So thanks God for the hope we have in your Son.  Thanks that David has seen that hope realized.  You brought him home safely on many nights here.  And now you have brought him home safely forever.  Thanks for the great memories of life shared with David here.  Thanks for the life we will all share together again around your throne.  

Thursday, March 02, 2017


Happy birthday to our Jamie

Our daughter-in-law, Jamie Ridgell, had a birthday a couple of days ago.  As is my custom, here is my tribute to why I love her and am so proud of her.

She is a sold-out, passionate follower of Jesus.  She lives her faith, serves others because of her faith, and shares her faith.

She uses their home as a place of Kingdom business.  Showers, small group gatherings, parties, meals, kids hangout ... well, you get the idea.  It is a place where Jesus is seen.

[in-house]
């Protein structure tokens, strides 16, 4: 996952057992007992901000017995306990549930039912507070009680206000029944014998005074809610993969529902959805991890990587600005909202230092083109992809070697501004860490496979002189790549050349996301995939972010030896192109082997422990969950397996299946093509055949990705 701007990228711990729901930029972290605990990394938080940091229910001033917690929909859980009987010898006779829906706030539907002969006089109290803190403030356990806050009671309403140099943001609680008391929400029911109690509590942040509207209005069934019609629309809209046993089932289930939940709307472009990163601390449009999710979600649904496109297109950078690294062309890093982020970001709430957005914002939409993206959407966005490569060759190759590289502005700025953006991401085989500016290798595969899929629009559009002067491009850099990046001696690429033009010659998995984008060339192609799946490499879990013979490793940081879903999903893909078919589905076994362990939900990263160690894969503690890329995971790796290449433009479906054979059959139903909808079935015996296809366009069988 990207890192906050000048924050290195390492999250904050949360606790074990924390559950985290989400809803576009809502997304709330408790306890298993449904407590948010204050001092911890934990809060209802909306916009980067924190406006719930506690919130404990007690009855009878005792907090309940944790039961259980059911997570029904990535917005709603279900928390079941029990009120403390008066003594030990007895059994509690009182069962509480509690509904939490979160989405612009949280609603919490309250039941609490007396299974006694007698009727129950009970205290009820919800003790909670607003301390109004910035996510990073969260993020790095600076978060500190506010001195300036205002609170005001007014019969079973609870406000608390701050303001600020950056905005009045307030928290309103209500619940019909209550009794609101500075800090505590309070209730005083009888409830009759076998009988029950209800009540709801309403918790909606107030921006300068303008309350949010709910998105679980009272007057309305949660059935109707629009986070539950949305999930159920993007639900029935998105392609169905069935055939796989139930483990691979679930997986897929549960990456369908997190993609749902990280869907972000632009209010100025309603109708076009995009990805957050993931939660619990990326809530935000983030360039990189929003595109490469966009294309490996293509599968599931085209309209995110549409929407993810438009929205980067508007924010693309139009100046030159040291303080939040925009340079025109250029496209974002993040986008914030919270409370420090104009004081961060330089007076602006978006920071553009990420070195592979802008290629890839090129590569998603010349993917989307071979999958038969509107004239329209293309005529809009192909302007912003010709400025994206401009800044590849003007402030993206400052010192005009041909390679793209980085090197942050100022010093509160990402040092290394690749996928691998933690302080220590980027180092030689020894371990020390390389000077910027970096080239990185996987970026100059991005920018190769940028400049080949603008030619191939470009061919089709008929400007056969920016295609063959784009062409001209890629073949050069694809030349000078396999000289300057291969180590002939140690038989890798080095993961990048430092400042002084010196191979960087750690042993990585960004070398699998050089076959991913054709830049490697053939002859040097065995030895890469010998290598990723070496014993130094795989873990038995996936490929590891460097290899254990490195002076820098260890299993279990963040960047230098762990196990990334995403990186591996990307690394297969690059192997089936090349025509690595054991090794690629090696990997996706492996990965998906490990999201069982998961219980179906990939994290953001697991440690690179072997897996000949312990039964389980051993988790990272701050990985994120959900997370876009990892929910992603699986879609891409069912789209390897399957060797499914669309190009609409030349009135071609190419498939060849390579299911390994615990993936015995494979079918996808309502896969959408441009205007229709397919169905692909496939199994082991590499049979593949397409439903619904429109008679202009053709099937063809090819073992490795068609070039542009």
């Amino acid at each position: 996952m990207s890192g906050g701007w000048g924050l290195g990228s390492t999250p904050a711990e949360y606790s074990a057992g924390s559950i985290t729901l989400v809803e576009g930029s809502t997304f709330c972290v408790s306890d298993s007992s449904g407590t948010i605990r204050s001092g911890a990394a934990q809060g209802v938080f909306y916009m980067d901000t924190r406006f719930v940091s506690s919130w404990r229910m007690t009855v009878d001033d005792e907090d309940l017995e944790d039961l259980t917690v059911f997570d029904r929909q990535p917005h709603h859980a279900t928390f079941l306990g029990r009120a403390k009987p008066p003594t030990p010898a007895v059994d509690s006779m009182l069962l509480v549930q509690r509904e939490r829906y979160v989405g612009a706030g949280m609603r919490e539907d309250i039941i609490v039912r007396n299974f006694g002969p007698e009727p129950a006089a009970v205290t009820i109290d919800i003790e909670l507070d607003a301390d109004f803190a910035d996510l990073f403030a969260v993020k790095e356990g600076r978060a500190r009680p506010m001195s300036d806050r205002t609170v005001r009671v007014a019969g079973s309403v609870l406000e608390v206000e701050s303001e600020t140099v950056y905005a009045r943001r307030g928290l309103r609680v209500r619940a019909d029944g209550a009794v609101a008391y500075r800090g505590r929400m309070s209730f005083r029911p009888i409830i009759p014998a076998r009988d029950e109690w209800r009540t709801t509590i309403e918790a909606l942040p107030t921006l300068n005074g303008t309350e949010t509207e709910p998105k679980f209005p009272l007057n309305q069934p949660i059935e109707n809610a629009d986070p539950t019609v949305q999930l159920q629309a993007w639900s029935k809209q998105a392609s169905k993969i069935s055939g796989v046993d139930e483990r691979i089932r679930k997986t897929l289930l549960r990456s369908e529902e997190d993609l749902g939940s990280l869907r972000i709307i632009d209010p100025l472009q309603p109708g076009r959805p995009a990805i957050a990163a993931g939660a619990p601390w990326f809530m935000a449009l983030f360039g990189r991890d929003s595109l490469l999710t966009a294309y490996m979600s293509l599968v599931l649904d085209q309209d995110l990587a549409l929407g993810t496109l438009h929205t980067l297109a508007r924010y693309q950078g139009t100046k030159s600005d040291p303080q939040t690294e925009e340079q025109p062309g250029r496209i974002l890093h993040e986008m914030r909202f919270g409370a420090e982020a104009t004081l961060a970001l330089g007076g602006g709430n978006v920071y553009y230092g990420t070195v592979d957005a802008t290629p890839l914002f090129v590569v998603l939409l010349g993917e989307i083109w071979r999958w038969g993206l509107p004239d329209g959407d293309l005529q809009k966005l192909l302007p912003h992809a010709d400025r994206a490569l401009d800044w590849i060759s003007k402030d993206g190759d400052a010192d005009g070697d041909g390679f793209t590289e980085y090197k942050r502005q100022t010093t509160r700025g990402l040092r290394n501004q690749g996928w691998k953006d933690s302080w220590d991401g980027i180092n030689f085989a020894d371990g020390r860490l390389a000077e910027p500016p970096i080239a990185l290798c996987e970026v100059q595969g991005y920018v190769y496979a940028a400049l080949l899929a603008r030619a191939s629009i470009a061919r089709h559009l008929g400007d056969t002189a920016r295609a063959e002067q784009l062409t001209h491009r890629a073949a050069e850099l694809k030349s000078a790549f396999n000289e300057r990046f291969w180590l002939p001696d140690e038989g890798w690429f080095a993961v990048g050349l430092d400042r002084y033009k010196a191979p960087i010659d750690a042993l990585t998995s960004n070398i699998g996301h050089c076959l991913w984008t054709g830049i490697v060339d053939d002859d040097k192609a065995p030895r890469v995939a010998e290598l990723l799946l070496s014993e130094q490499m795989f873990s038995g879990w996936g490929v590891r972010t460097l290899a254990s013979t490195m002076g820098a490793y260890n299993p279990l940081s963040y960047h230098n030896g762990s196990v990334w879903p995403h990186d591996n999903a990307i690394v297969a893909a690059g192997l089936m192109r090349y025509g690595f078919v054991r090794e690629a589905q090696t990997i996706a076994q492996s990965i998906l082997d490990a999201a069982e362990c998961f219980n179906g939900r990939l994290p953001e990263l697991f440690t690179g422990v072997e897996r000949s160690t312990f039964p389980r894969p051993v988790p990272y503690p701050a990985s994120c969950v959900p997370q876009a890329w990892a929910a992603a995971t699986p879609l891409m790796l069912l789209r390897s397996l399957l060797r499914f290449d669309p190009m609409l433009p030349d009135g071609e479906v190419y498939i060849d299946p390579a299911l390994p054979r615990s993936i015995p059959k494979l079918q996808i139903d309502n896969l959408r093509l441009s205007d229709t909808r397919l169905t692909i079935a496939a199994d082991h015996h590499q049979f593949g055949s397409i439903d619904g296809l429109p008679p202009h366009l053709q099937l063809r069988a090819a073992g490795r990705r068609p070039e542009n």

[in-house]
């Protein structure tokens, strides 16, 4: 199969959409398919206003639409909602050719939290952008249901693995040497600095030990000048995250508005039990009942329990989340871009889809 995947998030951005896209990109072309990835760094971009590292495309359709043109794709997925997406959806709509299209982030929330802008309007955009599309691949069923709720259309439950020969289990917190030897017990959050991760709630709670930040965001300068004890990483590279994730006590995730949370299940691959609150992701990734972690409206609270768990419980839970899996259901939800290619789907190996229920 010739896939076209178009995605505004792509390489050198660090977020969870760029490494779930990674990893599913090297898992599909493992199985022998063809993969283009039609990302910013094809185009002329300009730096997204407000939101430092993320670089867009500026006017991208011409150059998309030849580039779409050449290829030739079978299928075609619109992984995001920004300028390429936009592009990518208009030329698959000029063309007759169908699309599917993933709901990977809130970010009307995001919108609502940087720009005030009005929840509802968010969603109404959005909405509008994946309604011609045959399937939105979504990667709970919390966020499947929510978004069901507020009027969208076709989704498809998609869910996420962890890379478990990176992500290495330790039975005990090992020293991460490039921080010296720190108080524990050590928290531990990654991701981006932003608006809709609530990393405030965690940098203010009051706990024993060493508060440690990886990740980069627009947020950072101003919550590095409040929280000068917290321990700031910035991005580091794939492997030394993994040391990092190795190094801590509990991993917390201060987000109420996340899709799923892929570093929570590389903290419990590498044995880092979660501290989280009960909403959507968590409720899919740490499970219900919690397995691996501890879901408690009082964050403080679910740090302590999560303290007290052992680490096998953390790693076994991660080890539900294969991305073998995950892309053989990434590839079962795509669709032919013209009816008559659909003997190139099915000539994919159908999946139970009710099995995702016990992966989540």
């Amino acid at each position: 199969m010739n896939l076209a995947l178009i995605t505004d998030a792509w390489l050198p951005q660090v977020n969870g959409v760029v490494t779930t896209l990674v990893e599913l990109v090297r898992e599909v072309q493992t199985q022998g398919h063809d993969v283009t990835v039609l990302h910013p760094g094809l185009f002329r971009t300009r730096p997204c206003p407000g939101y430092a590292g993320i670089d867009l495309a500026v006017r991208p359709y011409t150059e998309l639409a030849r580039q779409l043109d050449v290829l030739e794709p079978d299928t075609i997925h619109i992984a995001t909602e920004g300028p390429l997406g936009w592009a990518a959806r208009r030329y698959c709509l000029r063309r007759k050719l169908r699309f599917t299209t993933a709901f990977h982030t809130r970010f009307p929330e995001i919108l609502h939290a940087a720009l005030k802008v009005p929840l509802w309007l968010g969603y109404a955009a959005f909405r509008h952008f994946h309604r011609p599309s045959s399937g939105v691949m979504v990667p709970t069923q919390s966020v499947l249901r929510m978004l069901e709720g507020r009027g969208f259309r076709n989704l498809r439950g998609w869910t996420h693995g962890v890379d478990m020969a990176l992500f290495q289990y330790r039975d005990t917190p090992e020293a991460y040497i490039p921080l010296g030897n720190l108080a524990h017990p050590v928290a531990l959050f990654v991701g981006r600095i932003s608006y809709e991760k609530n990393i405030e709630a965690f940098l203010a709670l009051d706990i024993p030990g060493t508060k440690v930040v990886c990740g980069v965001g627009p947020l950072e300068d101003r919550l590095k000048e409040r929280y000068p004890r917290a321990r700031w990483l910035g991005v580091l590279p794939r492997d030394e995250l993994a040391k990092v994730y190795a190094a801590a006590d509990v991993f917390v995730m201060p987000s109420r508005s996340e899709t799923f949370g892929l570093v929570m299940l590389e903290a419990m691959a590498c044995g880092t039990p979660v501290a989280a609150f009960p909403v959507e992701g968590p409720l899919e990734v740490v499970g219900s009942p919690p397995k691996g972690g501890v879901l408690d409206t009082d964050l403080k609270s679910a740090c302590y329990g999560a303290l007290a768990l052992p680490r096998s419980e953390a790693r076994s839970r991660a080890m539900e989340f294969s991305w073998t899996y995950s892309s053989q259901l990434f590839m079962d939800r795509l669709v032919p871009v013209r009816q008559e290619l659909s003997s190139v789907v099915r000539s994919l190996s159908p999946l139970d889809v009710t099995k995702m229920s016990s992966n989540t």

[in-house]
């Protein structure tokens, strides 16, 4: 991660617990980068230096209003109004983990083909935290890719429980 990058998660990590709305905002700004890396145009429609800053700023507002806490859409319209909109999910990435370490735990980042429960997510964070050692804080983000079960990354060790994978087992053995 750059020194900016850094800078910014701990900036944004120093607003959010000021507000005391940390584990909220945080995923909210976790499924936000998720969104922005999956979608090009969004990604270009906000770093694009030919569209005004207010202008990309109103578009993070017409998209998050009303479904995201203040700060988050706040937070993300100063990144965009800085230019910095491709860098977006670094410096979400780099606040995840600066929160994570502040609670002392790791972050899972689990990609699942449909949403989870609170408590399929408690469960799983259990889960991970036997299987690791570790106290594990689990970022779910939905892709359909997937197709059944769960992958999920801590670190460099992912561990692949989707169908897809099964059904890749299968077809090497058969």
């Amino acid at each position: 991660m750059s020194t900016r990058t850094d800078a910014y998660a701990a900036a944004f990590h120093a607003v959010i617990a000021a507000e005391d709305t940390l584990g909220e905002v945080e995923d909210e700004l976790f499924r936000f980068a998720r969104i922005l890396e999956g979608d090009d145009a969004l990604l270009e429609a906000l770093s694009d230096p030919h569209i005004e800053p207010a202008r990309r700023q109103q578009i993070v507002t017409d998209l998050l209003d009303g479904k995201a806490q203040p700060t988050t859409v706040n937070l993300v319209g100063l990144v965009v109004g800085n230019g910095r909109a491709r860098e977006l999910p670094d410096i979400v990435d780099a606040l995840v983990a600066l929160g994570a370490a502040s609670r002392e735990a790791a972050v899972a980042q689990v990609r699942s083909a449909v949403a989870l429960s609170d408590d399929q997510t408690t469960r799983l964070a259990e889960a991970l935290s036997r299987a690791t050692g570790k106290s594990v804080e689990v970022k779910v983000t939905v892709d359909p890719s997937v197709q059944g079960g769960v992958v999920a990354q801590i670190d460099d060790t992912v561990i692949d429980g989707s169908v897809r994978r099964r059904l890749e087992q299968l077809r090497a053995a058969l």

She loves our son Joe Don.  I am so thankful God put them together.  Great things are done by them in the Kingdom.

She never seems to get rattled or "lose it".  I know she must sometimes but I am amazed that she is always calm in the midst of her crazy life.  

She is a great Mom.  Supports, loves, teaches, disciplines, molds, and encourages her three kids.  And her nieces and nephews.  And her friend's kids.

I have absolutely no doubt that she views Mimi and me as parents.  Just like we believe she is our daughter.

So God thanks for our Jamie.  You have blessed so many lives thru her.  Give her health and long life. Continue to use her and her family in powerful ways.  

Tuesday, February 21, 2017


Interpreting -- or changing -- Scripture

The more I listen to churches -- all types of churches -- the more I hear a common theme about church divisions, splits, and general lack of unity.  People will say churches divide over worship issues, women's roles, church organization, even how to be saved.  But I am convinced these are not the real issue.